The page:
|February 4, 2013
Source: The Times
ISRAEL is considering creating a buffer zone reaching up to 10 miles inside Syria to protect itself from fundamentalist rebels on the other side of the border.
The proposal, which has been drawn up by the military and presented to Binyamin Netanyahu, the prime minister, is intended to secure the 47-mile border against a growing Islamist threat if President Bashar al-Assad’s embattled regime loses control of the area.
The buffer would be modelled on the Lebanese security zone, in which the Israeli defence forces patrolled jointly with the South Lebanon army, a militia, up to 16 miles inside Lebanon from 1985 to 2000.
“We’ve presented the prime minister with a comprehensive plan to defend Israel’s border after, or perhaps before, the fall of Assad’s regime,” said a source close to the military planners.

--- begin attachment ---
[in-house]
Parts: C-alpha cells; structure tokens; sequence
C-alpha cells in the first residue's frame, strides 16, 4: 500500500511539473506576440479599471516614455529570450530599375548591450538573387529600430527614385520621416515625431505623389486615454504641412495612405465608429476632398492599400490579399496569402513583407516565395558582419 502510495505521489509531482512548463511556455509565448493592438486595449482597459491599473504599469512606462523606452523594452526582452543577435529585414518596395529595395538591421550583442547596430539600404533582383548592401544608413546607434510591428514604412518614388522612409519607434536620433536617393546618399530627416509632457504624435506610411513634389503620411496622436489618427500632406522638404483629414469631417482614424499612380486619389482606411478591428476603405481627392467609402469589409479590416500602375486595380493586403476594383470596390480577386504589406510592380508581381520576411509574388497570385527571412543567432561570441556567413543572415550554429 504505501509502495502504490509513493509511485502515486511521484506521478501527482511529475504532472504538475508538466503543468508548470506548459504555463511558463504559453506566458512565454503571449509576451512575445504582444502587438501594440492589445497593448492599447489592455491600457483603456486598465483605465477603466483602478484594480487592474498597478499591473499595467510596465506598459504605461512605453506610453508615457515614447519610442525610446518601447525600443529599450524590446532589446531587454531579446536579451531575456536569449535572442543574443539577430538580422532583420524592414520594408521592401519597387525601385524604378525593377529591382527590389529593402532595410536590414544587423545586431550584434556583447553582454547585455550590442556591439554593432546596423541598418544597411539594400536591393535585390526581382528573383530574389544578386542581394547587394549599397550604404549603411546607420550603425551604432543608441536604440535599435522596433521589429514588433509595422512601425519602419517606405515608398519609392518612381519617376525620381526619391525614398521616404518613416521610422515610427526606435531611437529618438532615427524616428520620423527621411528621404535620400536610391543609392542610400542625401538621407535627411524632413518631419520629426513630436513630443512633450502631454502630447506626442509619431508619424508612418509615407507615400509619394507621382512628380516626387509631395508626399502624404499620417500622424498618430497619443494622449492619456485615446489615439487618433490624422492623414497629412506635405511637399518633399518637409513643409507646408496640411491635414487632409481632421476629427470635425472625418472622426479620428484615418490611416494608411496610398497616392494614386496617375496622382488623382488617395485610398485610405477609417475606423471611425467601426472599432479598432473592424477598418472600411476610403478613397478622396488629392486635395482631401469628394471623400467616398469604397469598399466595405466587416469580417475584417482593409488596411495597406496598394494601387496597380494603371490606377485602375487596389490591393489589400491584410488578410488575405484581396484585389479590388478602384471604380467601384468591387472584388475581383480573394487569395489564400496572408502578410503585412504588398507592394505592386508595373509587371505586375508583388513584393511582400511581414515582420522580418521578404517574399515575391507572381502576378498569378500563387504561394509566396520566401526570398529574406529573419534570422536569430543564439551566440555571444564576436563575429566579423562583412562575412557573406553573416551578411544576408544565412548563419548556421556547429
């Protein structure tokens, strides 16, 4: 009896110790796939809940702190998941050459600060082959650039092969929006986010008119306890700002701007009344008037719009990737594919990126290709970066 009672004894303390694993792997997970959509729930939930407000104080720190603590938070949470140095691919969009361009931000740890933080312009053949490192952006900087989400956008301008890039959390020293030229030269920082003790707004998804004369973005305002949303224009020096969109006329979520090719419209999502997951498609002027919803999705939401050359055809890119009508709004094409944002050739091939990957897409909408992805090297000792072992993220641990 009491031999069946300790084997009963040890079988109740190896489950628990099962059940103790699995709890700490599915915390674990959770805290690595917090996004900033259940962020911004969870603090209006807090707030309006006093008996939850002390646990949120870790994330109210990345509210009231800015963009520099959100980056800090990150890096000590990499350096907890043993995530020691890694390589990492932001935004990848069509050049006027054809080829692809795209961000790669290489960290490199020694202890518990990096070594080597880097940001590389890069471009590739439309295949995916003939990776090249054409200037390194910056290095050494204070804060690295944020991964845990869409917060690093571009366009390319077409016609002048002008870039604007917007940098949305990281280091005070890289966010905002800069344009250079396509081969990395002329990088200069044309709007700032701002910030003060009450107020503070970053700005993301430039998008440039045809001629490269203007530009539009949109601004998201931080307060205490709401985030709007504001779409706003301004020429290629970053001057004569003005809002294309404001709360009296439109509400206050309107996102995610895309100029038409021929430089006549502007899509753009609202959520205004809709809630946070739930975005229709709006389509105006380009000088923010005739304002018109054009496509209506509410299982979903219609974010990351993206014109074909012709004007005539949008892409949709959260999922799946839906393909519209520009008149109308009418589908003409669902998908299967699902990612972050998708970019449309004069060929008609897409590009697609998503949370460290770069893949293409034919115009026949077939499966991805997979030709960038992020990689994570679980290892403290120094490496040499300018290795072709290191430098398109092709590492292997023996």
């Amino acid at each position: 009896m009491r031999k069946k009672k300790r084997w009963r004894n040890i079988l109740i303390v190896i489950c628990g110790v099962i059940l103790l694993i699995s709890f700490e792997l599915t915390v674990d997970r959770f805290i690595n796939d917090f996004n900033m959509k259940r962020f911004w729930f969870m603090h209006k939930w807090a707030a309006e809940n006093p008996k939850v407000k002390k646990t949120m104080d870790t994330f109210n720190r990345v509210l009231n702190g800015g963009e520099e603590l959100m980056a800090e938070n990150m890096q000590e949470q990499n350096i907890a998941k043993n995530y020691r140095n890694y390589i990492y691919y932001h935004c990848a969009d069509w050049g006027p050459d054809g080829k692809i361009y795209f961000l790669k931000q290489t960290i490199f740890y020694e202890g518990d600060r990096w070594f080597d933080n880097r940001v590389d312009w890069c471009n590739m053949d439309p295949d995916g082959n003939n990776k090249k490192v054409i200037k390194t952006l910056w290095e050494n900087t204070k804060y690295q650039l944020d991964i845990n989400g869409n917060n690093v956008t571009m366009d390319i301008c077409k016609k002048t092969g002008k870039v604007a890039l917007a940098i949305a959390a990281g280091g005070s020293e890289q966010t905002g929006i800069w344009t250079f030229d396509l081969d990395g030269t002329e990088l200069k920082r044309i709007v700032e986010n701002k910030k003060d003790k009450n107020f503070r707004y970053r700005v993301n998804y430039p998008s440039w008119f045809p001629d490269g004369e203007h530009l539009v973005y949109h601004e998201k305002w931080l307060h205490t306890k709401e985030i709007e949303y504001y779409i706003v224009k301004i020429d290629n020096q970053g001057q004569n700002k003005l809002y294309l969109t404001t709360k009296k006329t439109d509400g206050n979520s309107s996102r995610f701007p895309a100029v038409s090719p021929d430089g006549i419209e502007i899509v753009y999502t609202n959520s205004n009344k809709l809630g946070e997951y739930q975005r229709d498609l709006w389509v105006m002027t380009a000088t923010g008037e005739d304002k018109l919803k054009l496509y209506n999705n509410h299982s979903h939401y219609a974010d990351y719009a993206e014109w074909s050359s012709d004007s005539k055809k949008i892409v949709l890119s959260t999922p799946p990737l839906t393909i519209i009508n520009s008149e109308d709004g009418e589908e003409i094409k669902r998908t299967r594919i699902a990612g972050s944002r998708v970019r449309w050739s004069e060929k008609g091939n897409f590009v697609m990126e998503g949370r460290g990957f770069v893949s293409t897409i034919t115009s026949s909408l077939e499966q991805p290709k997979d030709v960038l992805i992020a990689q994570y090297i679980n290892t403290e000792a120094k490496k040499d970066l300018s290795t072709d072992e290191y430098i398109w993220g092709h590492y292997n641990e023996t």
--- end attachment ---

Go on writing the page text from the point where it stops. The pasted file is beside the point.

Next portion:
“A buffer zone set up with the co-operation of local villagers lies at the heart of the plan. If the country remains unstable we might have to stay there for years.”
In recent months jihadist groups such as the Nusra Front, which Washington regards as a terrorist organisation linked to al-Qaeda, are reported to have infiltrated several border villages. Two of the villages, Breika and Bir Ajam, are less than a mile from the Israeli border.
Netanyahu, who visited Israeli outposts overlooking the rebel villages last month, watched construction workers erect a 20ft steel wall along the border to replace a rickety fence.
“The old fence was fine for more than 40 years,” said the military source. “We knew then that there was a strongman in Damascus. But not any more. The new wall will be good when it’s ready but without the buffer zone mortar and rocket attacks on Israel would be a daily event.”